High profile design/build contractors and high profile nurseries do this successfully because they are getting 20 calls a day and can not possibly see them all. By charging a fee, they reduce the on-site meetings to only those who are willing to spend. It is much less to do with covering costs than it is to prequalify their clients.

Six years ago I worked for such a company that was charging $45 to have someone go out and try to sell design work and/or landscaping. It really narrowed the clients down from tire kickers to viable prospects.

In more recent years I work for a much better and more high end landscape design/build company. There is no "consultant" fee. But, they don't advertise all over and get mostly word of mouth referals. Sometimes we get someone that saw a truck or an article in a magazine and are not in the right demographic, but not often. When that happens, we treat them like anyone else and send them a proposal to do a plan for $x. That separates the men from the boys and only wastes about an hour going to meet them and writing up a quick proposal. This is also not a typical situation because it is not highly marketed and the niche is more involved jobs which also means it does not take many jobs to fill in a years worth of work (fewer jobs, but in the 6 figure and up range).

The middle ground is very competitive. You have lots of competition and you need to do a lot more jobs because they are smaller. You have to market to the masses and because of that you have to respond to the masses. It is like fishing with a big net. The trick is to be efficient at getting through your meetings. That means to know when to cut and run and when to put a little more effort in.

When you have someone who seems like they are for real, you have to make them latch on to you. Once they do that, everyone else is old news. Drawing a sketch plan, if you are a reasonably good designer, is the fastest way to make that happen. You don't even have to be good at drawing. You just have to know some basic techniques.

If you make a plan for one small portion of their job and throw on some colored pencil or marker and show it before you leave (with it), you'll make an impression. If you are just a lawn mowing guy that wants to throw in plants for the big bucks, it won't help you.

The one thing that I have learned about customers after working about every angle of this industry is that it is only about the money when there is not enough value coming with the price tag. You can't charge big bucks just because other people do and you don't need to charge less because other people will. All that matters is that you understand the value of what you are selling and match it to those who value it equally enough to pay for it and ignore everything else.

Now, do you understand the value of what you can produce? That is the hard part. The other hard part is learning to ignore those situations and people that do not fit into your business plan.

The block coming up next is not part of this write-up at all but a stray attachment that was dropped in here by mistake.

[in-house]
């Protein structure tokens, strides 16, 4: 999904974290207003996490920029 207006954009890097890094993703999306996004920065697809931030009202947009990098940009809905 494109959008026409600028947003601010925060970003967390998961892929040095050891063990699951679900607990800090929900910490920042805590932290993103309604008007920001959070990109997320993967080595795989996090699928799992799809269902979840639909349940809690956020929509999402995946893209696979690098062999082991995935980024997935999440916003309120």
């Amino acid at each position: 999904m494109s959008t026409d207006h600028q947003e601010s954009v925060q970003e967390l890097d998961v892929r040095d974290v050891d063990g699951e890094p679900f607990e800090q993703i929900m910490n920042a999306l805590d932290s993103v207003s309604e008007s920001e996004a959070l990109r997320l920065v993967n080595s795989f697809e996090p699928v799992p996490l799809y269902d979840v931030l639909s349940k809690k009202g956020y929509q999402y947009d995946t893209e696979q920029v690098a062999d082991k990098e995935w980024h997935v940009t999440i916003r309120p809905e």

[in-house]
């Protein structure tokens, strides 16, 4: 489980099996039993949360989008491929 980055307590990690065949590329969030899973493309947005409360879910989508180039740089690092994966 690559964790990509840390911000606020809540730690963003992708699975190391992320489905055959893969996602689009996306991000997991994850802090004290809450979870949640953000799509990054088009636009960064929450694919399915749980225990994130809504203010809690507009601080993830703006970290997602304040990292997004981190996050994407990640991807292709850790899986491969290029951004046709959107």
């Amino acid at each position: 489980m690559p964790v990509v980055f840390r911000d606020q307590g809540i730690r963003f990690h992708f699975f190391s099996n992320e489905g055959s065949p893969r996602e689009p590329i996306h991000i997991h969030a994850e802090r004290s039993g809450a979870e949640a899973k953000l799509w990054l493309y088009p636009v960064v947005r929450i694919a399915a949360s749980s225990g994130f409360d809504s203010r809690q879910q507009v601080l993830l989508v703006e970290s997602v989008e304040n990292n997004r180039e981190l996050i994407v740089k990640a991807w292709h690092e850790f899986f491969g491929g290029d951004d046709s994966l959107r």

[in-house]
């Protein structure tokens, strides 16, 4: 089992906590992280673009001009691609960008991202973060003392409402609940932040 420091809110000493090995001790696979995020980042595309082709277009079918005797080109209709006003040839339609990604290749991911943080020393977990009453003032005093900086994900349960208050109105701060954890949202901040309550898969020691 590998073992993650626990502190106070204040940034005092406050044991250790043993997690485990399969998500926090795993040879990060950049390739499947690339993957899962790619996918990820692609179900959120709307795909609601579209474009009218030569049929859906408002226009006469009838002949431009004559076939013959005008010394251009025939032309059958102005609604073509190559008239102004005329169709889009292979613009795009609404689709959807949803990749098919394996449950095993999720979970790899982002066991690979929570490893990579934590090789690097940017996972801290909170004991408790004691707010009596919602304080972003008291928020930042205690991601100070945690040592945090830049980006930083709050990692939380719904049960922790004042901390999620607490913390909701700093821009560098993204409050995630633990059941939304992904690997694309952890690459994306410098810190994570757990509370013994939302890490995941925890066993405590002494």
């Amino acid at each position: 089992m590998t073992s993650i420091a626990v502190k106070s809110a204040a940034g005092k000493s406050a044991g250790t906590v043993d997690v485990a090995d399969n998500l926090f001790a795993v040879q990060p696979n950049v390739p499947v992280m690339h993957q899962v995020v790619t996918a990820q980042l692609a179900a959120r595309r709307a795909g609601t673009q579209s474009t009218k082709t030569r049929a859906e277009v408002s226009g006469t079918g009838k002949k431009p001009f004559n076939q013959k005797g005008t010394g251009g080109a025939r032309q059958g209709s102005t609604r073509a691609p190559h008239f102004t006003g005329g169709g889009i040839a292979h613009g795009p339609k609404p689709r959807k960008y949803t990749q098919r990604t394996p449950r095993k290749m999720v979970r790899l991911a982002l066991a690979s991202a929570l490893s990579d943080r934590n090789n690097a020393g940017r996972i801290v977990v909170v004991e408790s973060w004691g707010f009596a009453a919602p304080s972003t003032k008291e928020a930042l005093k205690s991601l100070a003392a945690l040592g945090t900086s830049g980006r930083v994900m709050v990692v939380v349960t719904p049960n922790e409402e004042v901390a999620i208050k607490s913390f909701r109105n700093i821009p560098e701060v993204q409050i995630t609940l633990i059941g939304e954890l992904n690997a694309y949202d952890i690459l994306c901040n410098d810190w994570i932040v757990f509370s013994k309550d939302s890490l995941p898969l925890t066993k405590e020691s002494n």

04-01-2006, 11:42 PM
So what do you do for the small jobs that don't require a plan but still need more thought concerning plant choices than the time spent on the site? To me this should be paid time. Would it be fair to charge a consultation fee without providing actual plant choices at the time of consultation?

Coffee, I tried the non-refundable consultation fee and didn't get past the phone call. She asked if I credited it to the job. I said no an maybe went into why. I decided maybe not crediting it may be a bad idea. For designs I would not credit. I like your overall theory though, I to believe that our knowledge and time to chose plants is a service. Otherwise it is a price for what? You have nothing to price without the plant choices, as far as the plants go.

04-02-2006, 01:00 AM
I think I am going to start charging $15.00 for new landscape estimates for residential customers

I think the objective is small scale design for new residential customers. And anyone one of them can spend $30 and by the software needed to design a plan for a residential home. What your selling is your knowledge of what grows good in the area whats available in the area and how to group certain planting to achieve the best look for there property and give them some color variation yr rd.

It only takes a few min. as agla said to draw something out that will leave an impression with the customer. If they like it you can do a full scale design for $300-$500 that they can purchase and shop around or they can have the design if they sign your contract, the cost should be built into the bid.

If you don't get there attention while your face to face theres a better than 50% chance that you will never hear from them again.

To try and charge a residential customer for a plan for a new install would never work in my area when there are 50 other companies that offer them free. Estimates are only free to potential customers, otherwise there a part of doing business and need to be figured into your costs.

04-02-2006, 04:47 AM
i give free estimates. all they got to do is bring a blueprint by the office that was drawn by an architech.

04-02-2006, 07:08 AM
The magic is in screening the phone calls

I always ask what type of landscaping are they looking for

I do not cut grass or rake leaves,I do not do maintenance contracts

I only do design, installations,drainage,mulching,and tree pruning and removal.


04-02-2006, 11:31 AM
You have to have knowledge that is of value in order to get paid for that knowledge. Basic horticulture knowledge is all over the place and is of little value because of that. That knowledge includes a lot of people with horticulture degrees and about 5 zillion Master Gardeners. If you are a self taught landscaper who has not been around for long (I'm not saying you are), does Suzy Homeowner get any thing of value by paying you for your limited knowledge? Well, maybe. But, if other more established or better educated people will come out without a fee, the answer is no.